High school students often find Physics a difficult, and sometimes even boring, subject. Physics, however, is much more than the formulas and the mathematical calculation presented in most schools.
MasterClass is an international event that brings about 10.000 high school students in 40 countries to come to one of 200 nearby universities or research centers around the world with the goal of showing them (and their teachers) that Physics is a fascinating subject and that through its study we can learn more about some of the greatest mysteries of the universe – what are the fundamental and elementary particles that form it? How do they interact with each other?
At the São Paulo Research and Analysis Center (SPRACE), the International MasterClass event has been organized since 2008, always with increasing number of schools and participants. In 2018, over 400 students took part in three MasterClass events held in our premises.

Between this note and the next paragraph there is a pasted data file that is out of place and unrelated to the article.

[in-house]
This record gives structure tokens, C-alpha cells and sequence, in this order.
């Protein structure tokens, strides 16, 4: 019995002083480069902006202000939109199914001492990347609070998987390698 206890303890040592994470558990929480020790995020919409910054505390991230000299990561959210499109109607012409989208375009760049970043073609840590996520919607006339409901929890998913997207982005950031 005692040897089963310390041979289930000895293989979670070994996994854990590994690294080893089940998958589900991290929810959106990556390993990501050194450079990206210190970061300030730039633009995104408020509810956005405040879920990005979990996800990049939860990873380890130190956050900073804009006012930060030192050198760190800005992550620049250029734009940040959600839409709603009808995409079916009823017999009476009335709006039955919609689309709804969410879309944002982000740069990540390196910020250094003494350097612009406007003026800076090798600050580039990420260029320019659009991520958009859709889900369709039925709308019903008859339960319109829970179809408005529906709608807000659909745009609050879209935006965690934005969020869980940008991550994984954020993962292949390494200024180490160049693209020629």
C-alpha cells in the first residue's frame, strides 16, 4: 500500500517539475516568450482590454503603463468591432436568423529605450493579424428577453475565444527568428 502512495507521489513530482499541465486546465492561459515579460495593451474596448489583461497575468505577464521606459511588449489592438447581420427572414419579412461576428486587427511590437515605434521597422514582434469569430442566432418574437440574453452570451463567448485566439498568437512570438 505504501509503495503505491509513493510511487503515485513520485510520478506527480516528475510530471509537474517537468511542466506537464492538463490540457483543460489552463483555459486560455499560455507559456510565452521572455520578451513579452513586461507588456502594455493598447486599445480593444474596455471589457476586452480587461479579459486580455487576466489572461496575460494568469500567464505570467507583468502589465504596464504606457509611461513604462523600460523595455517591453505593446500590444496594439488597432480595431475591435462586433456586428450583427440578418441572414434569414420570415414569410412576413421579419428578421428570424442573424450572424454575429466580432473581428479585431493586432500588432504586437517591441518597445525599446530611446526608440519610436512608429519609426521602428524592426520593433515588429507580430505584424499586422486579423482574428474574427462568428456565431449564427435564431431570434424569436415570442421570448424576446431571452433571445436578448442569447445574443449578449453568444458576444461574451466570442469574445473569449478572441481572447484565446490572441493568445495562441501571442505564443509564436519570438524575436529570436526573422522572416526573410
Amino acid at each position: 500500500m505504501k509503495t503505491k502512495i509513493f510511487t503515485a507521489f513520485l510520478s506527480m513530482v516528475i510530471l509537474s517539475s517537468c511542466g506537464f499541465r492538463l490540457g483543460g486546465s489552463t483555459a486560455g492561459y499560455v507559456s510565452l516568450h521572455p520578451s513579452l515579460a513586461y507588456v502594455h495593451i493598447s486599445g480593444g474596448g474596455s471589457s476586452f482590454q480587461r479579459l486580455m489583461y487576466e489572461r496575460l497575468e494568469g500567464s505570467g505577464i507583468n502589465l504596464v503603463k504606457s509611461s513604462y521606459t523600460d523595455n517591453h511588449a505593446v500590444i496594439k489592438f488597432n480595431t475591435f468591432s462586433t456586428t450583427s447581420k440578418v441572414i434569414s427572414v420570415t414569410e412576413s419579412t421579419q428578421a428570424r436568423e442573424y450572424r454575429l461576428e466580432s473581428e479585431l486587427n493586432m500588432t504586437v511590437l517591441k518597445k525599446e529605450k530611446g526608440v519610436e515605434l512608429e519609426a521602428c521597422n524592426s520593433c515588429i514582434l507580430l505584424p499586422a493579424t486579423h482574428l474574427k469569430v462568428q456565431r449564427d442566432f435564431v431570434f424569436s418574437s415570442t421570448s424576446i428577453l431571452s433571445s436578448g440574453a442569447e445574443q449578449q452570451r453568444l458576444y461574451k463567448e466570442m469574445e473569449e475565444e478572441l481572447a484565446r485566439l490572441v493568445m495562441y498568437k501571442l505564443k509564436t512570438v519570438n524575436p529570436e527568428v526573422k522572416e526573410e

The traditional MasterClass is held over two days. In the first one, students learn about Particle Physics through lectures conducted by experienced scientists and teachers are enrolled in experimental exercises. Students are also divided in several groups for participating in a variety of Physics demonstrations, educational games and experiments. In the second day, students perform exercises involving real data from the Large Hadron Collider (LHC), while the teachers, already prepared, help them as tutors. Afterwards, we have a videoconference with scientists around the world to discuss the results of the exercises, which is usually coordinated by two moderators at CERN and counts with the simultaneous participation of students in five other research centers.
Since 2014 SPRACE organizes an advanced edition of the event, in which more experienced high school teachers have the task to prepare students in their own schools, bringing them to a one-day MasterClass event ready to perform the experimental analysis. Since 2017 we also organize a special edition of the traditional MasterClass event just for girls, with the aim of reducing the gender gap in the STEM fields.